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Is the breach of the rule of law gradable? – selected comments against the background of Article 7 TEU

The starting point of the below entry could be the view expressed in the Judgment of the Court of Justice of the European Union of July 24, 2023, in the case C 107/23. As it specifies, the fundamental principle of EU law – the principle of legal certainty requires that the legal norms be clear and precise and that their application be foreseeable for those subject to the law, especially where they may have adverse consequences. That principle constitutes an essential element of the rule of law, which is stipulated in Art. 2 of the Treaty on European Union[1] (hereinafter the ‘TEU’)[2]. An example of a norm that may have negative consequences for its addressee is precisely Art. 2 in conjunction with Art. 7 TEU. This regulation in particular sanctions certain situations of a serious breach of the rule of law by a Member State. Referring again to the principle of legal certainty, it is worth asking whether the phrase ‘serious breach (serious infringement) of the rule of law’ can be used to reconstruct a clear and precise disposition of conduct, which is in fact a prohibition addressed to a Member State. However, let us mostly consider whether it is possible, from a doctrinal point of view, to define the characteristics of a ‘serious breach’ of the rule of law, while only referring in general terms to the question of the understanding of the very concept of ‘the rule of law’[3].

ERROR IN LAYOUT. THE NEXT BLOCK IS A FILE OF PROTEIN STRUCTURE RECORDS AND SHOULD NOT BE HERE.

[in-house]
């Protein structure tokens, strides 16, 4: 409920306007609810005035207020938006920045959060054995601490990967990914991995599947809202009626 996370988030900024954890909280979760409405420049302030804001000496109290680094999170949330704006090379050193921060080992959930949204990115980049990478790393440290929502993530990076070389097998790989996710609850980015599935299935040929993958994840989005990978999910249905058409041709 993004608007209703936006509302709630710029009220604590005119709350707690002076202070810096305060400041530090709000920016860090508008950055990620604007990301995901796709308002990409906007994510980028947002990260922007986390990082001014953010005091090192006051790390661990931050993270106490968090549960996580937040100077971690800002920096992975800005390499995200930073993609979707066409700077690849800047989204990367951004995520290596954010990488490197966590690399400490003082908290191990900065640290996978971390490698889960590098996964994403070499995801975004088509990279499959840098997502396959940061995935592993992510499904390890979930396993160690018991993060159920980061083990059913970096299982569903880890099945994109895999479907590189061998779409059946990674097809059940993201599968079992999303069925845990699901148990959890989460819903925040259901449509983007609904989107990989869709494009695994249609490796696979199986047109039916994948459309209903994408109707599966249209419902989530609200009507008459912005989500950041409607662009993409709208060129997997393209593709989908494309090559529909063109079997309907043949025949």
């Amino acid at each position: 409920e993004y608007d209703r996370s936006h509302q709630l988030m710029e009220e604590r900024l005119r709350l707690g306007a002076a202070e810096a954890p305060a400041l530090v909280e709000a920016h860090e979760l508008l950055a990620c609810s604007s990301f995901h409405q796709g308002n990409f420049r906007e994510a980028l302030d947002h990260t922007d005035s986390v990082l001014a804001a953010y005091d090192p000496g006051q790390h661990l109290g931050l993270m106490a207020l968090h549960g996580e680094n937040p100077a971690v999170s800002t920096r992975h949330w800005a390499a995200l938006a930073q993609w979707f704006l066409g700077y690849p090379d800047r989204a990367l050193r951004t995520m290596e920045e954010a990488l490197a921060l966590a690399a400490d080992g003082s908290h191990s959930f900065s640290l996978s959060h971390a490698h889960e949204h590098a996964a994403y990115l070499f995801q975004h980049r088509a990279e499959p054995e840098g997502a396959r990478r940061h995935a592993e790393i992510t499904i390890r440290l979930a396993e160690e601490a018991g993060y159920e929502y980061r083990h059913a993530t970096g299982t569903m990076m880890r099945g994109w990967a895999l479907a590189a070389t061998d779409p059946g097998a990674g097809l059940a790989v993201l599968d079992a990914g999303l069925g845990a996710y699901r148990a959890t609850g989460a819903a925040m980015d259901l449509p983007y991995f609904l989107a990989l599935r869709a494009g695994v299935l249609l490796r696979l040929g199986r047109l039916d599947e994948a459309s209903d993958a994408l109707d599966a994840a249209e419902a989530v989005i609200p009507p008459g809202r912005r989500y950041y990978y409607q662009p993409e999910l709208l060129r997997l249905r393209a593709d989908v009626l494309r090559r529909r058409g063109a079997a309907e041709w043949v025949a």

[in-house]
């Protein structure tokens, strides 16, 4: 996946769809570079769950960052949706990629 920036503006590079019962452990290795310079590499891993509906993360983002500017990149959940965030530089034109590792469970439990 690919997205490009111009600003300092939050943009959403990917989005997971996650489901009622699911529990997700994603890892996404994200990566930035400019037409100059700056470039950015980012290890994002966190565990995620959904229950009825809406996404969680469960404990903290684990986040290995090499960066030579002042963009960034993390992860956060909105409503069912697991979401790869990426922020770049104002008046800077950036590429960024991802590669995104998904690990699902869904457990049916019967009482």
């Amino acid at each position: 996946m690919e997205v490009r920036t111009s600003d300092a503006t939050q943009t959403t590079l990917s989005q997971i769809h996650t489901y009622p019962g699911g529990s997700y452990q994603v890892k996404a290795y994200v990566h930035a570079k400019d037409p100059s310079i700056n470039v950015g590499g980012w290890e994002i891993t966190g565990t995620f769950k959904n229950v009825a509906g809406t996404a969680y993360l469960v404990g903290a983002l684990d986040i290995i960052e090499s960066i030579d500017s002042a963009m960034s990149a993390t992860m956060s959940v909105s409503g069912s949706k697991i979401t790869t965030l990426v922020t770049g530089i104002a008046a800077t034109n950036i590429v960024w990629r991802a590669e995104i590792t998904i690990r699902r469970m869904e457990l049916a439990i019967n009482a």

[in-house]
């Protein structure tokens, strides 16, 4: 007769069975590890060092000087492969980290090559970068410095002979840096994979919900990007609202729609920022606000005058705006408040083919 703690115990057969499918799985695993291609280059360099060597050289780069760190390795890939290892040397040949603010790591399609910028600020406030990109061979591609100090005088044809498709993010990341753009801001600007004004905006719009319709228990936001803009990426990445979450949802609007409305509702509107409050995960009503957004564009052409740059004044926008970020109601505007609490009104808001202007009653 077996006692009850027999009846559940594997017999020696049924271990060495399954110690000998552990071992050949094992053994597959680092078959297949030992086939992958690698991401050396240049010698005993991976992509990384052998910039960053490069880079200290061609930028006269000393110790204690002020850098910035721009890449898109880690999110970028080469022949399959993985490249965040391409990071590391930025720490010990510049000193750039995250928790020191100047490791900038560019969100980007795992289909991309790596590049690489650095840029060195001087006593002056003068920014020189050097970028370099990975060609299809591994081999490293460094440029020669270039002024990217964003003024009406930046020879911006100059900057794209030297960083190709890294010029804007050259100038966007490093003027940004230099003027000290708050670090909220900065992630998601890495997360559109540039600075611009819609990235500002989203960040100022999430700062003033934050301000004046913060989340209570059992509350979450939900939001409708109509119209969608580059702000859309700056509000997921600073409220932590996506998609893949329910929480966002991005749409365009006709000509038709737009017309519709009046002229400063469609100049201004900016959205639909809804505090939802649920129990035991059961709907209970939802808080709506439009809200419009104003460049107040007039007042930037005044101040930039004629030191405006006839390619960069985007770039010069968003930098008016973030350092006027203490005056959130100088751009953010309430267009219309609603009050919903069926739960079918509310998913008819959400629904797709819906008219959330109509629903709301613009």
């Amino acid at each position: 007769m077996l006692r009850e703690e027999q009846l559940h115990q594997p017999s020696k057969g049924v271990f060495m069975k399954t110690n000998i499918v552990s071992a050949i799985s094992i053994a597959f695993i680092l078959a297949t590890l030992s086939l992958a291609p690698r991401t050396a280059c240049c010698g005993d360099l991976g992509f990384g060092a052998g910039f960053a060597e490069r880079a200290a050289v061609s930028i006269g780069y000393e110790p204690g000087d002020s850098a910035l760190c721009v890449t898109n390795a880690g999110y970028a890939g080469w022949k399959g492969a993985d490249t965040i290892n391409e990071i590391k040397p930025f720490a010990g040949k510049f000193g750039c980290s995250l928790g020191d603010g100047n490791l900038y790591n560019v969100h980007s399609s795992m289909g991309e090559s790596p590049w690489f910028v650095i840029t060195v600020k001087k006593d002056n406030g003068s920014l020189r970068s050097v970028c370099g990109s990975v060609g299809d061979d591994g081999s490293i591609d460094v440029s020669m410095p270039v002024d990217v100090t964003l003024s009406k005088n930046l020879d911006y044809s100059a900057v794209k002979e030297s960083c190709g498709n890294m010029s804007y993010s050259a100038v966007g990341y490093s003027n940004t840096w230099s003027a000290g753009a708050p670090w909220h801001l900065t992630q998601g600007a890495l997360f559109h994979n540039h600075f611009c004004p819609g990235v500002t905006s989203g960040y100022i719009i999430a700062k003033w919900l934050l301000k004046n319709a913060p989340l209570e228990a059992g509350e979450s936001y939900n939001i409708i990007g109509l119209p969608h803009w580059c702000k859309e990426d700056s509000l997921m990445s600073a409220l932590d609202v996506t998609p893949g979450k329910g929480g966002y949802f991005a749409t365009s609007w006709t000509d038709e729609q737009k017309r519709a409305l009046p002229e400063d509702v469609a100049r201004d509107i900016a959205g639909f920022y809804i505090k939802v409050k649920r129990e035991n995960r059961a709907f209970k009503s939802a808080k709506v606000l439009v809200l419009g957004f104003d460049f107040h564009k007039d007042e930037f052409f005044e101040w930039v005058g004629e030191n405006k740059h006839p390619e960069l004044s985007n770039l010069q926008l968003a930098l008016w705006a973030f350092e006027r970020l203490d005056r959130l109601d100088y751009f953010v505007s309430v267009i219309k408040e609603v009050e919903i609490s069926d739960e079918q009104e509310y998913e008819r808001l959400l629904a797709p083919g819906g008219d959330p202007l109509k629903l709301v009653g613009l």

It is worth recalling that an attempt to define the ‘serious breach’ criterion was made in the Communication from the Commission to the Council and the European Parliament of October 15, 2003 ‘on Article 7 of the Treaty on European Union. Respect for and promotion of the values on which the Union is based’[4] (hereinafter: the ‘Communication 2003’). In light of this document, the considered violation must go beyond specific situations (beyond an ‘individual breach’) and concern a more systemic problem. ‘To determine the seriousness of the breach, a variety of criteria will have to be taken into account, including the purpose and the result of the breach’[5]. The legal literature adds that these are violations of a structural nature that have such profound consequences that national institutions themselves will be unable or unwilling to remedy the situation[6]. A ‘serious infringement’ must feature high intensity and manifest a breach of great weight. It means a ‘final impairment’ of the rule of law value, which questions the European integration as such. To fulfill this requirement the violation must have a ‘systemic’ dimension, i.e. the State shows a ‘systemic deficit’[7]. It covers the situation when the infringement affects the political, institutional, or legal order of a Member State, the constitutional structure of that State, the separation of powers, the independence or impartiality of the judiciary, or the system of judicial review, including constitutional justice[8].

However Art. 7 TEU deals with a sanctioning provision, which requires clarity and precision, nonetheless,  the degree of violation of the rule of law, as defined by the Commission or in the literature, still leaves a wide margin for assessment[9]. So far, the attempts to establish the characteristics of a ‘serious breach’ of this value have not led to the development of objective criteria for assessing the conduct of a Member State. Taking this into account, I believe that the interpretative results presented above do not exhaust the possibilities offered by a literal (linguistic) interpretation (textualism), supplemented by a systematic and teleological context. Of course, we are aware of the significant role of systemic and teleological interpretations, in particular of the Treaties’ provisions, but a starting point is always the text of the normative act to be interpreted[10]. At the same time, a literal interpretation always best reflects the principle of legal certainty, as it guarantees a high degree of predictability of actions taken on the basis of law[11].